Study names alternatives to Site C dam

Clean Energy BC says smaller clean-energy plants could save British Columbians a significant amount of money.

by Karen Kornelsen
Paul Kariya, executive director of Clean Energy BC, says a clean-energy portfolio is the modern way to proceed, spreading risk via portfolio approach versus a single point mega project.

Paul Kariya, executive director of Clean Energy BC, supports spreading risk with a portfolio approach versus a single megaproject. — Photo courtesy Clean Energy BC

BC Hydro’s Site C Clean Energy Project (Site C) is a proposed third dam and hydroelectric generating station on the Peace River in northeast British Columbia. Subject to approvals, BC Hydro said Site C would be a source of clean, renewable and cost-effective electricity in B.C. for more than 100 years. But the Clean Energy Association of BC (Clean Energy BC) has a different solution.

Clean Energy BC is the association of B.C.’s independent power producers; it commissioned an independent study that says smaller clean-energy plants could save British Columbians a significant amount of money relative to the cost of the proposed Site C dam. The study from London Economics International (LEI) finds the savings could come from “right-sizing and right-timing” of clean-energy projects, which would be spread over 70 years, the assumed life of the Site C dam and generating station. The study was released at Clean Energy BC’s annual conference in October.

 LEI acknowledges that Site C has a number of strengths, but its report also shows how cost-effective clean energy is a legitimate alternative and an option the provincial government should consider.

Paul Kariya, executive director of Clean Energy BC, said the government needs to have accurate information to make a proper assessment of costs for comparison between Site C and a clean energy portfolio, which is why they commissioned the study.

“Unfortunately, what was tabled by BC Hydro in its EIS (environmental impact statement) for the project did not provide a fair apples-to-apples comparison,” said Kariya. “In London Economics International, after a competitive process, we chose a well-known and experienced consultant who has worked for both utilities and private companies.”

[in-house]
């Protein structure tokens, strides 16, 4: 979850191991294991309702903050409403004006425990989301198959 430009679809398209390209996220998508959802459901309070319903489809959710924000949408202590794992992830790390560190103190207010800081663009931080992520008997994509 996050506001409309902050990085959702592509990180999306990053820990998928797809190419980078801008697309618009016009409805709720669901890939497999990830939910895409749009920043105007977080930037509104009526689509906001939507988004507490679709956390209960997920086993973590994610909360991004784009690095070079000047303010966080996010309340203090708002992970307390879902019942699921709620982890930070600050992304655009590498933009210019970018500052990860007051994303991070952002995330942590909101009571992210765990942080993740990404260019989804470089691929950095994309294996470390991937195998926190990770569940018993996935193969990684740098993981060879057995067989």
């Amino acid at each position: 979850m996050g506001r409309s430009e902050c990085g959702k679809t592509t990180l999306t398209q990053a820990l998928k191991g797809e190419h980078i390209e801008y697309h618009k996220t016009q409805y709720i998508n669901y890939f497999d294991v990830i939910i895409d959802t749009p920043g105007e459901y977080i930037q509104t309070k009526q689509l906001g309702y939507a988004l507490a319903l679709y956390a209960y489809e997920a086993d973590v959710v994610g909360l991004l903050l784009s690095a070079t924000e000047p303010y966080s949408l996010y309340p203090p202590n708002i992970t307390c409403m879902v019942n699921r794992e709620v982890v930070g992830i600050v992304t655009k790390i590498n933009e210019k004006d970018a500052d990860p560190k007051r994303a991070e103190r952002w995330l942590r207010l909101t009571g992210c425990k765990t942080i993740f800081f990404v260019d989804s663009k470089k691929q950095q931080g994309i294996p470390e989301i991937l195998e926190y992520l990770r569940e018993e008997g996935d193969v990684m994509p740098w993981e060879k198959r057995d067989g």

Kariya said there are many benefits to smaller clean-energy projects, which are outlined in the study.

“A clean-energy portfolio can meet the energy and capacity represented by Site C and do so in a cost-effective manner,” he said. “A clean portfolio can be built to meet load incrementally versus a commitment today for a lump of power 10 years from now. A clean portfolio puts the capital risk on the private sector, when the Government of B.C. and BC Hydro need public funds for capital improvements to its system at a rate of $2 billion per year for the foreseeable future.”

The support of First Nations is also an issue. Kariya said Site C and BC Hydro do not have the support of First Nations like the clean-energy sector and a geographically dispersed portfolio do.

“A clean-energy portfolio is the modern way to proceed, spreading risk via portfolio approach versus a single-point megaproject,” he said.

According to Kariya, clean energy is a relatively new sector in the B.C. economy, but its earliest projects are now 20 years old. 

“No other natural resource sector works as well as ours with B.C. First Nations and local communities,” said Kariya. “We are part of the fabric of the  B.C. economy. Tech improvements and innovations will make us even stronger. We just need on-going fair opportunities to continue to demonstrate our value and values.”

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